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NEPHI MAYOR, 2 OTHERS SUE OVER WILDS-AREA MINE

Published: Friday, May 13 1994 12:00 a.m. MDT

The mayor of Nephi, his wife and another local resident have filed suit against the federal government.

Robert Steele, Christy K. Steele and J.W. "Jack" Dansie, filed suit in the U.S. Court of Claims in Washington, D.C., claiming they are being kept from mining gypsum claims in the 29,000-acre Mount Nebo Wilderness.His mining claim, said Steele, goes back to 1926, which predates by 58 years the wilderness designation. "Christy and I bought the mineral rights Sept. 24, 1973," said Steele.

He bought the mine from U.S. Gypsum. They, in turn, had purchased the mine from Nephi Gypsum. The old Nephi plant used the gypsum to make plaster for homes. Now one of the main uses for the mineral is in the creation of cement.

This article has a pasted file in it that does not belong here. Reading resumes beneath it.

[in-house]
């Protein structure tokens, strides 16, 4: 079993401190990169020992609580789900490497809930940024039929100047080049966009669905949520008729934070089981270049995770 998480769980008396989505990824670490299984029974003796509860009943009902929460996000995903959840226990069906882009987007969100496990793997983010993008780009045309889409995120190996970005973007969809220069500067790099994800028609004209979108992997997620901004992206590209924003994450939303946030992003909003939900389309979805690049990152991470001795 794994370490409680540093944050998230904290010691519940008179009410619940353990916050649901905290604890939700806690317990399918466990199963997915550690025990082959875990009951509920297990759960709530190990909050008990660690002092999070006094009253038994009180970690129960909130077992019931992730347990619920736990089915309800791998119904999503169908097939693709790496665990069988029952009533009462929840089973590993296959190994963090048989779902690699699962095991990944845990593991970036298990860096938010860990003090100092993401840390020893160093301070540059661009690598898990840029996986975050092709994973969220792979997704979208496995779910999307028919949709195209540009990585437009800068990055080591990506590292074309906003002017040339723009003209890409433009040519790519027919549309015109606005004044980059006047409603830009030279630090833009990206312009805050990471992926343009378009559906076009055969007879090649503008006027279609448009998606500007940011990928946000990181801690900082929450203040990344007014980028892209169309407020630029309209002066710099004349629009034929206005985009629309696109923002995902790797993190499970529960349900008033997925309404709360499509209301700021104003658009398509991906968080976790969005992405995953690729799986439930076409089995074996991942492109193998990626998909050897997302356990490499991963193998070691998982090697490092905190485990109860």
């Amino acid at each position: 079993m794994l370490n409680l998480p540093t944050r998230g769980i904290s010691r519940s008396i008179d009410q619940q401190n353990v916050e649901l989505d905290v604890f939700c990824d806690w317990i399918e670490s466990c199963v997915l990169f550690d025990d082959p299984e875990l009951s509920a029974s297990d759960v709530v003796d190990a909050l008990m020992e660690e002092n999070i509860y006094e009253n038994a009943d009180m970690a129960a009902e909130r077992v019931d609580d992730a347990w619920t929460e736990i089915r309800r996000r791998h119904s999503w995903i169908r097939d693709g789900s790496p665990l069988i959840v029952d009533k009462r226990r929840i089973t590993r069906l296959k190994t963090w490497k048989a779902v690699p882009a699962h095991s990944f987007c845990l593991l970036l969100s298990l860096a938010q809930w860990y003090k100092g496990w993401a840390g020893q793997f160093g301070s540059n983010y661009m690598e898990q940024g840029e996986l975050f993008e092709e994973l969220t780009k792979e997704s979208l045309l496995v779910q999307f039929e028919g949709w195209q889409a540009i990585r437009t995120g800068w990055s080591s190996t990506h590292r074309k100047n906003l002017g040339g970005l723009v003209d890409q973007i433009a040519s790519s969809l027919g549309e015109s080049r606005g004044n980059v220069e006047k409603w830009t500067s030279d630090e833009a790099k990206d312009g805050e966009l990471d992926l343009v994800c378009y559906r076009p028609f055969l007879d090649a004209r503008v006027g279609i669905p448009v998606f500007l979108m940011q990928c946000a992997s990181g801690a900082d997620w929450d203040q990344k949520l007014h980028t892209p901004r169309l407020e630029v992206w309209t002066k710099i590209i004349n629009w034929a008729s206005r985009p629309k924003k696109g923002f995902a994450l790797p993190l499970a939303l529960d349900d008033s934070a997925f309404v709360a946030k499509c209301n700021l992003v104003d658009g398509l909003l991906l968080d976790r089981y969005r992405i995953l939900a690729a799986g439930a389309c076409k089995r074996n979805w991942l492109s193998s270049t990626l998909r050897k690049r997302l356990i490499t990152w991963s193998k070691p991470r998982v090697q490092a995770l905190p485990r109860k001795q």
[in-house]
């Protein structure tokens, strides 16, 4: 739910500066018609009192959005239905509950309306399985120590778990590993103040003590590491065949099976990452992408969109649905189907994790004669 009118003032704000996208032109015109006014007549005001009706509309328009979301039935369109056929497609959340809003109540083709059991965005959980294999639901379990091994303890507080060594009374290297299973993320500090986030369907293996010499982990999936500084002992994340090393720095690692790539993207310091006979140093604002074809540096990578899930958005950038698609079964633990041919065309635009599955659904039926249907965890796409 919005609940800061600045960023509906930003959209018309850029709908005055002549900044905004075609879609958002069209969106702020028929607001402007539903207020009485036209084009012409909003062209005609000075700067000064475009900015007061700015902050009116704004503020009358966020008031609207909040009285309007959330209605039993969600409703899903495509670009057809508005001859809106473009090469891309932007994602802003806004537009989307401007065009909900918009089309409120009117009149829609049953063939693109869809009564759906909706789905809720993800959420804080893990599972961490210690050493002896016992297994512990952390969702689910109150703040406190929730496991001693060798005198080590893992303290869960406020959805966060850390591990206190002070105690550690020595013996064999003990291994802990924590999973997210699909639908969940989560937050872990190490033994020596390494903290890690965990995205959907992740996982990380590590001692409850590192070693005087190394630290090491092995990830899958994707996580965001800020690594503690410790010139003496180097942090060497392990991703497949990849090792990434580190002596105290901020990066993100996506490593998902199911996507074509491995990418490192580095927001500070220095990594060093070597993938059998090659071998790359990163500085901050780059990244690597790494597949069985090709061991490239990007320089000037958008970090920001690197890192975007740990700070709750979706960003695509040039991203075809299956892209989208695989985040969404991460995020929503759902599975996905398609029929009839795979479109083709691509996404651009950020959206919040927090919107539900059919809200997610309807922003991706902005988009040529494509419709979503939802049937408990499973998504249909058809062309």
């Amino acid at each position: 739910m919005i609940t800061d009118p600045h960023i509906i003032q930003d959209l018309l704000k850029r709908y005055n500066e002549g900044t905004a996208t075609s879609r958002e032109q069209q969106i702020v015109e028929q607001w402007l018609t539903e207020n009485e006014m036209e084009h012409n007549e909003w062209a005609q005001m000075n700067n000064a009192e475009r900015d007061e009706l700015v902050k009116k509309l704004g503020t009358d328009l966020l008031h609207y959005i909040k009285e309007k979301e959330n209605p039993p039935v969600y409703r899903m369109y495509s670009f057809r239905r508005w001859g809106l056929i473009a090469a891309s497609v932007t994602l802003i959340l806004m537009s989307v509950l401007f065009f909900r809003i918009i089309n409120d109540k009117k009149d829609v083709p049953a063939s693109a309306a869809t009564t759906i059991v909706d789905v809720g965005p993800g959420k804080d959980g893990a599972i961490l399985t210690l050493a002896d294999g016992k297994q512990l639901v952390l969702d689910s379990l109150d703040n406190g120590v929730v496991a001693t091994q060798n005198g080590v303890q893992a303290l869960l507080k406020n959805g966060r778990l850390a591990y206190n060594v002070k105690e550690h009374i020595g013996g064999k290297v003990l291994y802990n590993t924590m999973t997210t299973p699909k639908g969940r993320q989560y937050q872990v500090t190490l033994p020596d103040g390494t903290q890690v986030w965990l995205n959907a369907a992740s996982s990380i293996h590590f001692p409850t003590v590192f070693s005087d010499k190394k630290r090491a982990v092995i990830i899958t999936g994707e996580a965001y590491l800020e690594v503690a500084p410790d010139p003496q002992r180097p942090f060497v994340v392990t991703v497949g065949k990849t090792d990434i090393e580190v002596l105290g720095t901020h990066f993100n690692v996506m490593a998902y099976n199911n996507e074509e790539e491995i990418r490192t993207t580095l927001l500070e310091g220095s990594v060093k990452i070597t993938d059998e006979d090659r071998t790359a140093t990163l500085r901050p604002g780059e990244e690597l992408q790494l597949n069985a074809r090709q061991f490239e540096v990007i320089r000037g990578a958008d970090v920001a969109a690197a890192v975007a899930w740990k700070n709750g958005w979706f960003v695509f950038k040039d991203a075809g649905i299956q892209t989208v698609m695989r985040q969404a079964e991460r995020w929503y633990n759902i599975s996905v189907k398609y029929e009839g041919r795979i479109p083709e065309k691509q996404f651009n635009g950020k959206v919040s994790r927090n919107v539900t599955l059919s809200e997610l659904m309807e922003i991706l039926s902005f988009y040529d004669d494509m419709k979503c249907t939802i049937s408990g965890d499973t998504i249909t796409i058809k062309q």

Steele, in partnership with Tony Peck, Lehi, owns another gypsum mine at the mouth of Salt Creek Canyon just east of Nephi. Dansie, owner of Nephi Sandstone, leased the mine there, and Peck and Steele are paid a royalty per ton for the gypsum mined.

"We are having a hard time holding the grade," said Steele. "It would be an asset to us to open the other mine." He and Dansie filed a plan with the state to mine the Mount Nebo site. However, that mine is now in the wilderness area.

Steele said the government has, in effect, taken his land from him. They have done this, he said, without formal condemnation or without paying compensation.

In 1984, when Congress designated 5,000 acres as wilderness, the gypsum mine was included, said Steele. For a while the Forest Service continued to allow right of way to Steele and Dansie.

In 1990, they applied for a mining permit, but the federal government has made it difficult for them to mine the gypsum. "We had to get a small mining permit. We did. Then we had to get a large mining permit. Then they offered to trade property," said Steele.

Now the road has been closed. Dansie and Steele are locked out of the canyon and are ticketed if they try to reach it, said Steele.

Part of the problem with a trade, said Steele, is that the Forest Service and Dansie and the Steeles cannot reach an agreement on the value of the mine.

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